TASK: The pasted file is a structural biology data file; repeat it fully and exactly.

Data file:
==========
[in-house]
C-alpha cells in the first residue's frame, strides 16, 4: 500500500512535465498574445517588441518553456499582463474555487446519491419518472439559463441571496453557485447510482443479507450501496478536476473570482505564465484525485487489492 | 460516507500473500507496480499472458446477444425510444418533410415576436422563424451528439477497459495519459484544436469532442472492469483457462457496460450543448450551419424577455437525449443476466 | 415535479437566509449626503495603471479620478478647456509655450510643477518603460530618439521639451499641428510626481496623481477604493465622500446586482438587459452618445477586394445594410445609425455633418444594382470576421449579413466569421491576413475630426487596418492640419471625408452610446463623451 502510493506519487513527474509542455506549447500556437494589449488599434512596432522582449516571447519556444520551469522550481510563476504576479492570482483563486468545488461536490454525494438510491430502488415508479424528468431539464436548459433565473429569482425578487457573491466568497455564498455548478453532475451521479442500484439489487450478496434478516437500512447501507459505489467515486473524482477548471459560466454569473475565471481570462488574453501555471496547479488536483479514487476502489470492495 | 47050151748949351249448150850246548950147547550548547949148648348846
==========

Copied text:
[in-house]
C-alpha cells in the first residue's frame, strides 16, 4: 500500500512535465498574445517588441518553456499582463474555487446519491419518472439559463441571496453557485447510482443479507450501496478536476473570482505564465484525485487489492 | 460516507500473500507496480499472458446477444425510444418533410415576436422563424451528439477497459495519459484544436469532442472492469483457462457496460450543448450551419424577455437525449443476466 | 415535479437566509449626503495603471479620478478647456509655450510643477518603460530618439521639451499641428510626481496623481477604493465622500446586482438587459452618445477586394445594410445609425455633418444594382470576421449579413466569421491576413475630426487596418492640419471625408452610446463623451 502510493506519487513527474509542455506549447500556437494589449488599434512596432522582449516571447519556444520551469522550481510563476504576479492570482483563486468545488461536490454525494438510491430502488415508479424528468431539464436548459433565473429569482425578487457573491466568497455564498455548478453532475451521479442500484439489487450478496434478516437500512447501507459505489467515486473524482477548471459560466454569473475565471481570462488574453501555471496547479488536483479514487476502489470492495 | 47050151748949351249448150850246548950147547550548547949148648348846